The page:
The person may have ongoing and distorted beliefs concerning the event, themselves and others. These feelings include blame, guilt, estrangement and shame. They may also have trouble remembering key details of the event.
To be diagnosed with PTSD a person must have:
- One re-experiencing symptom, such as flashbacks or nightmares
- One avoidance symptom
- Two arousal symptoms
- Two cognitive and mood symptoms
Children can also experience PTSD, but will present different symptoms:
- Be unable to speak or forget how to talk
- Act out the event during play
- Cling to a parent or adult
The symptoms of PTSD last more than one month and may continue for years, interfering with a person’s daily life and possibly result in depression, substance abuse, and memory problems.
Treatment for PTSD includes medication, psychotherapy or both. Medications such as Paxil, Zoloft and Elavil can control feelings of anxiety while other medications may be prescribed for nightmares. Over the years, tranquilizers have been found unhelpful and carry the risk of dependence and addiction. Psychotherapy can help a person develop skills to manage their symptoms and cope in daily life. Psychotherapy also educates the person and their family about PTTSD and helps the person work through any fears associated with the event. Seeking the support of friends and family and finding a support group after the event can reduce the effects of PTSD.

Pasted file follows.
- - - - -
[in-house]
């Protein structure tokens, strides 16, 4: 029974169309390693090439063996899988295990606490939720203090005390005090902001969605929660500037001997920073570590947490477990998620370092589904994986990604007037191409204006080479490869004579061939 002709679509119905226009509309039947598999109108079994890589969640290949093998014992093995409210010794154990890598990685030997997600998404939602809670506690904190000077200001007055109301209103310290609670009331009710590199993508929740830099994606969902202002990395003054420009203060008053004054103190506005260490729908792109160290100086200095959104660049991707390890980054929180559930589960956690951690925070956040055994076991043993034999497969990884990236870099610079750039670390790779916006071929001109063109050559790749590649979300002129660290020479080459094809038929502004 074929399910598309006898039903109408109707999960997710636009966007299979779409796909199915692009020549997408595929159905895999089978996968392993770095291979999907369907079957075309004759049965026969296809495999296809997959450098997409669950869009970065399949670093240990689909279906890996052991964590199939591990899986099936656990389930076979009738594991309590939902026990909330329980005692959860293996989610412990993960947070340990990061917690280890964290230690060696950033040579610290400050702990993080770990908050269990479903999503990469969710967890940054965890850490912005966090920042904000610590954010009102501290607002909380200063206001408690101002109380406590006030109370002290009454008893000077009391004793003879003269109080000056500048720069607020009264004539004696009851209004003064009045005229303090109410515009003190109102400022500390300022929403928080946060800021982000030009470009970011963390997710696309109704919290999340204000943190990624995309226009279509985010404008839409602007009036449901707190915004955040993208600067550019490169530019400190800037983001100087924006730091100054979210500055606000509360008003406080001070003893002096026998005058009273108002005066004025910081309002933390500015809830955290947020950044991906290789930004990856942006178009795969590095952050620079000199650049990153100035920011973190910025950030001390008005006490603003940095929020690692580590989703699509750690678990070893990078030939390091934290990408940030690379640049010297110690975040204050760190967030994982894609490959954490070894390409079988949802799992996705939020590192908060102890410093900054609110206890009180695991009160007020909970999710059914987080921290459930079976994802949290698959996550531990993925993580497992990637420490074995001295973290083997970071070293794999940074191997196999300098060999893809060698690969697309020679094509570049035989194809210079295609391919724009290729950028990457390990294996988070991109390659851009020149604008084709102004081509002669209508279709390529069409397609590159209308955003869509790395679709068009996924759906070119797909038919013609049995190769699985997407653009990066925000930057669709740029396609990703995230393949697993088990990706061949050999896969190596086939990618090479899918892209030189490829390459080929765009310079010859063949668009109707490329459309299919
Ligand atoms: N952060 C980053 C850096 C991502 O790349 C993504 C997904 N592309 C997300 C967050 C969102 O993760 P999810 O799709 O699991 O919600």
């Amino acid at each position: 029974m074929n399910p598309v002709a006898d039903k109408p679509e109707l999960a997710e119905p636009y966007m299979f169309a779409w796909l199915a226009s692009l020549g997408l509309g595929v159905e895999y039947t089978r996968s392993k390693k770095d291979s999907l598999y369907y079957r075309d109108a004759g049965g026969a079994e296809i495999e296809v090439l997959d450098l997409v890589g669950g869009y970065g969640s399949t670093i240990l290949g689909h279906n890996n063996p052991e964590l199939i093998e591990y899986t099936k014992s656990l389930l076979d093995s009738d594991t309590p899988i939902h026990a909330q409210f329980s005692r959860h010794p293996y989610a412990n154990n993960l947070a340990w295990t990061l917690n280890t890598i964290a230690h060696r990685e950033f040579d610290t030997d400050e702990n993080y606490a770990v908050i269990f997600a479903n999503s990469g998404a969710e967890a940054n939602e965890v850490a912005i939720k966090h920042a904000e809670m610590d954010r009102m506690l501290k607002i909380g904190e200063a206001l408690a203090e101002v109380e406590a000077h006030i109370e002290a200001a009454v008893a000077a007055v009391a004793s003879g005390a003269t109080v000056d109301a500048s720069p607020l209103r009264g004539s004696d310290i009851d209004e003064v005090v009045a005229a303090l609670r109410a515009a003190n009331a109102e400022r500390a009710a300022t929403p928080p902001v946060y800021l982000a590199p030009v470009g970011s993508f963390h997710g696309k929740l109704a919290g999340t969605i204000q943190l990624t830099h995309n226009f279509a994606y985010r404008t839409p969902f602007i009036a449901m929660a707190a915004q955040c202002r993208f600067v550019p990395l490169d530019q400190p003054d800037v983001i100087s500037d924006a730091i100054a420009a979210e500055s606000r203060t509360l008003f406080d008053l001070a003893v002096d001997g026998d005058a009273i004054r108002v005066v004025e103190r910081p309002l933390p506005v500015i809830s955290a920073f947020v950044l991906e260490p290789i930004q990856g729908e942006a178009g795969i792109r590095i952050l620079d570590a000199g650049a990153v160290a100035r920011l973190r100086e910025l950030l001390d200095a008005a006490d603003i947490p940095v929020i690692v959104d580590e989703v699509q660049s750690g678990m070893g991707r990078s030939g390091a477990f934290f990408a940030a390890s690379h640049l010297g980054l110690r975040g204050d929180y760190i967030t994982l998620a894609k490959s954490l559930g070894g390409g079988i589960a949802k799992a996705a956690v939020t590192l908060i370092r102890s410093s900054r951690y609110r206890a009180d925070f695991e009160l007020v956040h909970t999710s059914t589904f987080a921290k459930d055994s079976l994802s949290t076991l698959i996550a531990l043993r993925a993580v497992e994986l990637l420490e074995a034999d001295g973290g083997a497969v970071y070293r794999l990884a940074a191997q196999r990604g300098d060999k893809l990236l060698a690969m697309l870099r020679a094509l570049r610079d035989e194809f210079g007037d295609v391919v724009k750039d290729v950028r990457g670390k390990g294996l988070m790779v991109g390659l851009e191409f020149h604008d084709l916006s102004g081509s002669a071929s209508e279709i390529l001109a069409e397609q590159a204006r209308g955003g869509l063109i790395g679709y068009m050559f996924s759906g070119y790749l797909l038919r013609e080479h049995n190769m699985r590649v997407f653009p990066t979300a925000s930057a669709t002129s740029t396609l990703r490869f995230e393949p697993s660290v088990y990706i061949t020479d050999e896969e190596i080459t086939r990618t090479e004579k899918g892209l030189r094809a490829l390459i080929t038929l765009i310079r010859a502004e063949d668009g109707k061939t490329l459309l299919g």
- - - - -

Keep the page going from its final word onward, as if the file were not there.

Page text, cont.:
The Social Security Administration added a new impairment listing in 2017 under which a person with PTSD may qualify for Social Security Benefits.
12.15 Trauma– and stressor-related disorders (see 12.00B11), satisfied by A and B, or A and C: